Thursday, August 13, 2009

Training and Development - Conjured Learning

Simulations as more than learning tools

Key learnings:

  1. Gaming simulations have carved a niche in training
  2. But they also have the potential to move a little beyond that

Gaming will enable learning professionals to reinforce key learning ideas, deliver more attractive, engaging sessions and ensure higher retention levels is an irrefutable fact. Organisations are so satisfied with just this much that only few have exploited the true potential of gaming.

“Simulation games have more potential than what is currently being harnessed,” says an expert in gaming technology. The biggest discovery is using games to bolster business performance. In fact, once organisations understand the correlation between gaming and business performance, the final word in the learning world will be games!

Simulation games allow learning professionals to reproduce complex market, organisational and customer-service systems and conditions. As a result, learning interventions are better poised to support business performances. Read on to understand the link between simulation games as a learning tool and improved business performance.


The question, “Why simulations?” though answered a hundred times before, todayt in answering the same question, the objectives are to highlight:

  1. Using simulation games is relevant in present times
  2. How simulations boost business performance

The joys of simulation

Besides their high entertainment value, using simulation games can create knowledge. By modelling work-life conditions, they enable learners to understand:

  1. Complex market functioning
  2. Tactics that support improved business performance
  3. Competencies and skills needed to achieve high performance

In short, simulation games, when well leveraged, give organisations a unique business advantage. Detailing reasons why simulation games should become a hot favourite, especially when increasing business performance is the key learning objective.

Generational preference:

With gamers representing an increasing chunk of the employees, short, intermittent online learning exposures will leave learners dissatisfied and disillusioned Simulation games offer modern learners what they expect - a wholesome online learning experience.

Equally important is for organisations to understand the importance that modern generations place on technology. To them, technologically non-savvy organisations have no future. As the head of a telecommunications company reiterates, “With the younger generation in particular, it is important to attract such employees with the kinds of technology they have come to expect, including simulation games and Web 2.0 capabilities” .

As well as to helping organisations cater to the learning needs of newer work generations, simulation games help attract and keep the young crowd! But these benefits are just the beginning.

Built-in learning:

Simulation games place learners in practical performance management situations. Here, learners play a central role in managing and controlling and gain practice in making the right moves. Learners also enjoy the luxury of making errors without suffering its outcomes. With rapidly changing trends, having learners return to classrooms or online sessions often is not possible. With this limitation, simulations provide a great learning platform and what is best is that learners are not getting short-changed in the bargain. On the contrary, they benefit more from the experience of being-in-the- moment. “Compared with traditional classroom learning, simulations help learners master content and new behaviours forty – seventy percent faster,” says an expert. Speeding learners to new learning competencies translates into quicker business results.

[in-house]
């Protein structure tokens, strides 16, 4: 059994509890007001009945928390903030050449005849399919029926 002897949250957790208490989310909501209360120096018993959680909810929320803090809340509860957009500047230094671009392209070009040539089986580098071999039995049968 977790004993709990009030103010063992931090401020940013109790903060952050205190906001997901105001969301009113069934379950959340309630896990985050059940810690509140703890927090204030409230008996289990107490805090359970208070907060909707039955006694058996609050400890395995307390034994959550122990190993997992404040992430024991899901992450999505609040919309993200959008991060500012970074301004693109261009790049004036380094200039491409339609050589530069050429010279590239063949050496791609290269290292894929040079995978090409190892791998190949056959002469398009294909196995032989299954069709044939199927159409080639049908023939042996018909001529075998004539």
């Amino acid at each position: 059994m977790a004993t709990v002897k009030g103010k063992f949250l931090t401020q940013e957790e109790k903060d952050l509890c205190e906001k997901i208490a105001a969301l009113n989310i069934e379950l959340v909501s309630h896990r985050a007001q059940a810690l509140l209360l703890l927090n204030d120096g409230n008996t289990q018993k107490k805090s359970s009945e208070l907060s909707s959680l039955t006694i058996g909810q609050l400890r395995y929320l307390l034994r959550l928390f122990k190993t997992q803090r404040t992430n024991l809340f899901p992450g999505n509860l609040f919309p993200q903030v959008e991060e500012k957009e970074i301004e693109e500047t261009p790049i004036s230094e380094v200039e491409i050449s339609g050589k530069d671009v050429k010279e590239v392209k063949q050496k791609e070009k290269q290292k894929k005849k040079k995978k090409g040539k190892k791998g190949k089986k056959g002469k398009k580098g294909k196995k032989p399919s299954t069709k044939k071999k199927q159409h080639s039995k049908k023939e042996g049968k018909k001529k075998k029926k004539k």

The differentiator

There are market simulations that allow learners to perform ‘what if’ analyses. By modelling cause and effect associations that exist in a particular market environment, these simulations allow learners to get a first-hand feel of complex market functions and human interactions. Simulations also make learners better assessors of real-life situations. Known as the ‘déjà vu factor’, a learner who has experienced something in a simulated meeting will immediately link it to what he is going through in real-time.

Simulations can also help business plans and organisational structures to enable employees to understand the complex web of their operations and functioning. Organisations have used such simulations to identify actions and interactions that act as obstacles or hamper functioning. Simulations have also helped them test the solutions. In fact, an emerging practice is using simulations for corrective and preventive measures. Customising all these simulations to the‘t’ will have the desirable impact.

As mentioned above, simulations can help gain critical skills and competencies even when individuals have had no prior experience in it. A railway company employed a cost-centre simulation solution to help their employees, who were engineers with no exposure to finance, gain financial management skills. By engaging those in complex role-playing and allowing them to plan and perform operational activities, the engineers felt as comfortable as their finance counterparts by the end of their training.

The benefits of simulation continue to charm organisations. But thinking of them as learning tools alone will prevent organisations from using them as part of performance management. Given the increasing complexities of the business world, speeding employees’ knowledge and competency gaming is a definite way to ensure better and quicker business results.

Ref: TheManageMentor.

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